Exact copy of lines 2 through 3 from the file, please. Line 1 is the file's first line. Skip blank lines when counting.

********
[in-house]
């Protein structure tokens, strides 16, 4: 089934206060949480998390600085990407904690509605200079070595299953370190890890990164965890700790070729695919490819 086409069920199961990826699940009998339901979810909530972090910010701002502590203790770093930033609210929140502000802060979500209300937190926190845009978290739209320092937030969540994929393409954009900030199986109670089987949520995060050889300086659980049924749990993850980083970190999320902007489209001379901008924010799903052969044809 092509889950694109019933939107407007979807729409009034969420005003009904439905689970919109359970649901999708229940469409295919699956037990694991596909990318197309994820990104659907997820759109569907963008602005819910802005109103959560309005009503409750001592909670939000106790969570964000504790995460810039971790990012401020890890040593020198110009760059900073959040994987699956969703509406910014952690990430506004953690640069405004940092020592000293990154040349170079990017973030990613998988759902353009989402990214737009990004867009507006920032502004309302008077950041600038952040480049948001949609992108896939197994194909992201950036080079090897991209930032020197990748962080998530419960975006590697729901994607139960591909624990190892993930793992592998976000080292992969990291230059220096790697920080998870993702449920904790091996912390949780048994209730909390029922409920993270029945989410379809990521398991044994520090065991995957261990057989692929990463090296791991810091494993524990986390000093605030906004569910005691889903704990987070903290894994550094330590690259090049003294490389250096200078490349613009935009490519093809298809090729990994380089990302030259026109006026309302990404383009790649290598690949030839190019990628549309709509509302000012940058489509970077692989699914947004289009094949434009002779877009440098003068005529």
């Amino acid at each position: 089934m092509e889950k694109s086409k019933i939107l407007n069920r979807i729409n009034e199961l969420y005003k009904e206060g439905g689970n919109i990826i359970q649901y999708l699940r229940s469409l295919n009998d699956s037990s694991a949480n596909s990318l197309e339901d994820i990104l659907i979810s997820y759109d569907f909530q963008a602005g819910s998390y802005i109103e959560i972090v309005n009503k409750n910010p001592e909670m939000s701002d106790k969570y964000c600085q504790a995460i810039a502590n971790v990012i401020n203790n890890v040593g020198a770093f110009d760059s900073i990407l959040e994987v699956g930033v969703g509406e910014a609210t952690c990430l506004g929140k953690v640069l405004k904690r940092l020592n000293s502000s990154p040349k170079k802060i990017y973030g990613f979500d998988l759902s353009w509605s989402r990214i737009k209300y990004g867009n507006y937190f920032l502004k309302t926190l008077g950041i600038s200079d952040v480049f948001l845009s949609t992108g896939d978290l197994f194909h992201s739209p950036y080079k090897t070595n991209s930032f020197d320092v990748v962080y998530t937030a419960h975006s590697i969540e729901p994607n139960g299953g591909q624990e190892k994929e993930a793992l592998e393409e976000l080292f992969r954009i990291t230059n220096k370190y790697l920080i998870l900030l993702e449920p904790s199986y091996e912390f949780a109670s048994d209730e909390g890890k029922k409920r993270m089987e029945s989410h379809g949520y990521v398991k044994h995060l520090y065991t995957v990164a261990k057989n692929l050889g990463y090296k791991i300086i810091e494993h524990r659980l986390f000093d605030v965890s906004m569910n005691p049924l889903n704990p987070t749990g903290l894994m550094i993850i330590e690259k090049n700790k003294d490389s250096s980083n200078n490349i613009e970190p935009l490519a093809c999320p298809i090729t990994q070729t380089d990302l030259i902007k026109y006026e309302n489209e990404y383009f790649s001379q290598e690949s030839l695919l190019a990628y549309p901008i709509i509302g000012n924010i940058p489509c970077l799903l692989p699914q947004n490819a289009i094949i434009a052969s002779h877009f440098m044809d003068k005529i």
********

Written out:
């Protein structure tokens, strides 16, 4: 089934206060949480998390600085990407904690509605200079070595299953370190890890990164965890700790070729695919490819 086409069920199961990826699940009998339901979810909530972090910010701002502590203790770093930033609210929140502000802060979500209300937190926190845009978290739209320092937030969540994929393409954009900030199986109670089987949520995060050889300086659980049924749990993850980083970190999320902007489209001379901008924010799903052969044809 092509889950694109019933939107407007979807729409009034969420005003009904439905689970919109359970649901999708229940469409295919699956037990694991596909990318197309994820990104659907997820759109569907963008602005819910802005109103959560309005009503409750001592909670939000106790969570964000504790995460810039971790990012401020890890040593020198110009760059900073959040994987699956969703509406910014952690990430506004953690640069405004940092020592000293990154040349170079990017973030990613998988759902353009989402990214737009990004867009507006920032502004309302008077950041600038952040480049948001949609992108896939197994194909992201950036080079090897991209930032020197990748962080998530419960975006590697729901994607139960591909624990190892993930793992592998976000080292992969990291230059220096790697920080998870993702449920904790091996912390949780048994209730909390029922409920993270029945989410379809990521398991044994520090065991995957261990057989692929990463090296791991810091494993524990986390000093605030906004569910005691889903704990987070903290894994550094330590690259090049003294490389250096200078490349613009935009490519093809298809090729990994380089990302030259026109006026309302990404383009790649290598690949030839190019990628549309709509509302000012940058489509970077692989699914947004289009094949434009002779877009440098003068005529």
């Amino acid at each position: 089934m092509e889950k694109s086409k019933i939107l407007n069920r979807i729409n009034e199961l969420y005003k009904e206060g439905g689970n919109i990826i359970q649901y999708l699940r229940s469409l295919n009998d699956s037990s694991a949480n596909s990318l197309e339901d994820i990104l659907i979810s997820y759109d569907f909530q963008a602005g819910s998390y802005i109103e959560i972090v309005n009503k409750n910010p001592e909670m939000s701002d106790k969570y964000c600085q504790a995460i810039a502590n971790v990012i401020n203790n890890v040593g020198a770093f110009d760059s900073i990407l959040e994987v699956g930033v969703g509406e910014a609210t952690c990430l506004g929140k953690v640069l405004k904690r940092l020592n000293s502000s990154p040349k170079k802060i990017y973030g990613f979500d998988l759902s353009w509605s989402r990214i737009k209300y990004g867009n507006y937190f920032l502004k309302t926190l008077g950041i600038s200079d952040v480049f948001l845009s949609t992108g896939d978290l197994f194909h992201s739209p950036y080079k090897t070595n991209s930032f020197d320092v990748v962080y998530t937030a419960h975006s590697i969540e729901p994607n139960g299953g591909q624990e190892k994929e993930a793992l592998e393409e976000l080292f992969r954009i990291t230059n220096k370190y790697l920080i998870l900030l993702e449920p904790s199986y091996e912390f949780a109670s048994d209730e909390g890890k029922k409920r993270m089987e029945s989410h379809g949520y990521v398991k044994h995060l520090y065991t995957v990164a261990k057989n692929l050889g990463y090296k791991i300086i810091e494993h524990r659980l986390f000093d605030v965890s906004m569910n005691p049924l889903n704990p987070t749990g903290l894994m550094i993850i330590e690259k090049n700790k003294d490389s250096s980083n200078n490349i613009e970190p935009l490519a093809c999320p298809i090729t990994q070729t380089d990302l030259i902007k026109y006026e309302n489209e990404y383009f790649s001379q290598e690949s030839l695919l190019a990628y549309p901008i709509i509302g000012n924010i940058p489509c970077l799903l692989p699914q947004n490819a289009i094949i434009a052969s002779h877009f440098m044809d003068k005529i």